Living with Strangers: The Nineteenth-Century Sioux and the Canadian-American Borderlands tells the story of the Sioux who moved into the Canadian-American borderlands in the later years of the nineteenth century. David G. McCrady's award-winning study crosses national boundaries to examine how Native peoples on both sides of the border reacted to the arrival of the Sioux.
Encounters on the Passage: Inuit Meet the Explorers examines the historical accounts of the expeditions of Sir Edward Parry, Sir John Ross, Sir John Franklin, and the Norwegian explorer Roald Amundsen and combines the written accounts by the explorers and others and adds the oral accounts provided by Inuit living in Nunavaut today.
Canada's Indigenous Constitution reflects on the nature and sources of law in Canada, beginning with the conviction that the Canadian legal system has helped to engender the high level of wealth and security enjoyed by people across the country. However, longstanding disputes about the origins, legitimacy, and applicability of certain aspects of the legal system have led John Borrows to argue that Canada's constitution is incomplete without a broader acceptance of Indigenous legal traditions.
The Anishinabek Nation's legal traditions are deeply embedded in many aspects of customary life. In Drawing Out Law: A Spirit's Guide, John Borrows (Kegedonce) skillfully juxtaposes Canadian legal policy and practice with the more broadly defined Anishinabek perception of law as it applies to community life, nature, and individuals. This innovative work combines fictional and non-fictional elements in a series of connected short stories that symbolize different ways of Anishinabek engagement with the world.
Alliances: Re/Envisioning Indigenous-Non-Indigenous Relationships is a collection of 24 essays edited by Lynne Davis, associate professor in the Department of Indigenous Studies at Trent University. The papers are the result of the 2006 Re/Envisioning Relationships conference that brought together Indigenous and non-Indigenous scholars and activists working in the areas of Indigenous self-determination, and social and environmental justice. The book is organized into four themes: Visionaries; From the Front Lines; Linking Theory and Practice; and The Personal is Political.
Alliances: Re/Envisioning Indigenous-non-Indigenous Relationships is a collection of 24 essays edited by Lynne Davis, associate professor in the Department of Indigenous Studies at Trent University. The papers are the result of the 2006 Re/Envisioning Relationships conference that brought together Indigenous and non-Indigenous scholars and activists working in the areas of Indigenous self-determination, and social and environmental justice. The book is organized into four themes: Visionaries; From the Front Lines; Linking Theory and Practice; and The Personal is Political.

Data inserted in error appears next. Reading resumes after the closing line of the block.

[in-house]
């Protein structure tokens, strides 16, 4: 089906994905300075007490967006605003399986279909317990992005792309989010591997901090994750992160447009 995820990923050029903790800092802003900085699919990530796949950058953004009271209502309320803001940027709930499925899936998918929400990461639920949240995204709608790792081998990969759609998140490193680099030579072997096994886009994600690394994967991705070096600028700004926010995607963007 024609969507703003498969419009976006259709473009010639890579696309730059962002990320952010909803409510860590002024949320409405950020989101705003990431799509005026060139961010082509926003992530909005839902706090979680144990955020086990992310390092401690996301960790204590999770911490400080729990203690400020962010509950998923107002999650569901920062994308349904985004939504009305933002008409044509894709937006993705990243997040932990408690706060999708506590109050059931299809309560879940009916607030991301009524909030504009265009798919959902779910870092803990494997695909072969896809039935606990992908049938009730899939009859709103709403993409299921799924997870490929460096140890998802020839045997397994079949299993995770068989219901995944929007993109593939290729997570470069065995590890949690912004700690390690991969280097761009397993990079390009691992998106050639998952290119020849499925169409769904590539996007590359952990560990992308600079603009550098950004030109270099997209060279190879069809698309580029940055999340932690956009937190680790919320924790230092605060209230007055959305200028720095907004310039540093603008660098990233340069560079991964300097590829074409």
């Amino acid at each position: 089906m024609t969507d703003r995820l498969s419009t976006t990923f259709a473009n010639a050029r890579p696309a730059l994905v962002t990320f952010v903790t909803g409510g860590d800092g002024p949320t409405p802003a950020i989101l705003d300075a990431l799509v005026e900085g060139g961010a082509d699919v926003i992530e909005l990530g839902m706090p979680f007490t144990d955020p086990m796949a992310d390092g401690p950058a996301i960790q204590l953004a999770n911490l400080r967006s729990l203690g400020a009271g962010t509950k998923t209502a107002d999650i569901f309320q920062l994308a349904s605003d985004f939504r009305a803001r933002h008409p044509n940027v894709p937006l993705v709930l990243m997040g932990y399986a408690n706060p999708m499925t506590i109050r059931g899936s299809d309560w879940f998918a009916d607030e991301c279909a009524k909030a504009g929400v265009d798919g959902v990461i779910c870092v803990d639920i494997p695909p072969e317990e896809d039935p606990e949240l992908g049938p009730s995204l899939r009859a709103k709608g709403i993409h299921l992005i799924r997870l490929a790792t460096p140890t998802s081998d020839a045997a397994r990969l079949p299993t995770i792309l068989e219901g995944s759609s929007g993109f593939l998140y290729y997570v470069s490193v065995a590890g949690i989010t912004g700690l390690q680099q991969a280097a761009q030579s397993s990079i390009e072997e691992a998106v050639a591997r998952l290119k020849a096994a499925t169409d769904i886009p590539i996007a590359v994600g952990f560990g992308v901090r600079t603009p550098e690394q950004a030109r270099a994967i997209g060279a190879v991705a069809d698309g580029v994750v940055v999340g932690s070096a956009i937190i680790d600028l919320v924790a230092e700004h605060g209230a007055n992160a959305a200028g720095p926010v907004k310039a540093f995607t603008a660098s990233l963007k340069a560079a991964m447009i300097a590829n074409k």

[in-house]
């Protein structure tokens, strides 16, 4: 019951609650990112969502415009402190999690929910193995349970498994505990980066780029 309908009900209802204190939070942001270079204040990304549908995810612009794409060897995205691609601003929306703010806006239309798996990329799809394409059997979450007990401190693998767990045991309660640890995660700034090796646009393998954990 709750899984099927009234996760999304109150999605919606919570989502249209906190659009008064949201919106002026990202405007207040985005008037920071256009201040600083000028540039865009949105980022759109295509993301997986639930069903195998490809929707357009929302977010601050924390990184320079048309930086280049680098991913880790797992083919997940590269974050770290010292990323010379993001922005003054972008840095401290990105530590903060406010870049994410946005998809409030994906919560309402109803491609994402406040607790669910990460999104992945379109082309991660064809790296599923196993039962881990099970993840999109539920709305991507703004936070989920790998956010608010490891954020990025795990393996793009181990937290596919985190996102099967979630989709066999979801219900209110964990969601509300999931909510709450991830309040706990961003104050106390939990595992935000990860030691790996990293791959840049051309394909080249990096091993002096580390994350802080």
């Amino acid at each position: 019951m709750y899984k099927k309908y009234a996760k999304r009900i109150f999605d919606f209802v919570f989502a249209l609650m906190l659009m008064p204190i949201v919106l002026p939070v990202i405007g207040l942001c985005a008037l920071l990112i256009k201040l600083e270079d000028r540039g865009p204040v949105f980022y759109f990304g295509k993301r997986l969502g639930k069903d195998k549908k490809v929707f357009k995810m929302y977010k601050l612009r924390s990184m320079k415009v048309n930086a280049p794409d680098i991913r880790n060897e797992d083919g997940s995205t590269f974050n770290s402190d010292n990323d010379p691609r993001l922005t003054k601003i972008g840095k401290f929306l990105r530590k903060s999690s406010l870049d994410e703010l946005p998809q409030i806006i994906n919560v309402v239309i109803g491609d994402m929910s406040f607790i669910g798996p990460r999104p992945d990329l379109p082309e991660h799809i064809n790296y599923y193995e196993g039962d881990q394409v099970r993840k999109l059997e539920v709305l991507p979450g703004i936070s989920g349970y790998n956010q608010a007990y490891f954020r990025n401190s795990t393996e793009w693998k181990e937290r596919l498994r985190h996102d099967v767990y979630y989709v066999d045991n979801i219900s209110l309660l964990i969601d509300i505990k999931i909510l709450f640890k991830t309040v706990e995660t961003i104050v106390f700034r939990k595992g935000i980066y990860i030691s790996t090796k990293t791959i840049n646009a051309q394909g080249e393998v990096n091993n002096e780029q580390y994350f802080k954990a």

Indigenous Methodologies: Characteristics, Conversations, and Contexts by Cree/Saulteaux professor Margaret Kovach draws on the knowledge of six Indigenous scholars and offers a practical portal for anyone engaging in Indigenous research activities. Chapters discuss Indigenous epistemologies, decolonizing theory, story as method, situating self and culture, Indigenous methods, protocol, meaning-making, and ethics. The scholars interviewed include Michael Hart (Cree), Graham Smith (Maori), Jeannine Carriere (Metis), Cam Willet (Cree), Laara Fitznor (Cree), and Kathy Absolon (Ojibwe).
Compact, Contract, Covenant: Aboriginal Treaty-Making in Canada by J. R. Miller, professor of history at the University of Saskatchewan, offers readers an overview of the history and nature of treaty making by First Nations with Great Britain and the Canadian government from the early period of trade and commerce to more recent twentieth century agreements such as James Bay and the Sahtu Dene and Metis Agreement. He describes the nature of early agreements that used wampum to conclude treaties of peace and friendship.
In Defamiliarizing the Aboriginal: Cultural Practices and Decolonization in Canada, Julia V Emberley examines the historical production of Aboriginality in colonial cultural practices and its impact on the everyday lives of Indigenous women, youth, and children. Adopting a materialist-semiotic approach, Emberley explores the ways in which representational technologies - film, photography, and print culture, including legal documents and literature - were crucial to British colonial practices.
In the Presence of Each Other: A Pedagogy of Storytelling is a recent education title published by the University of Toronto press and written by storyteller and Professor Johanna Kuyvenhoven. Her work with oral storytelling in the classroom is documented in this book that is based on her unpublished doctoral dissertation from the University of British Columbia.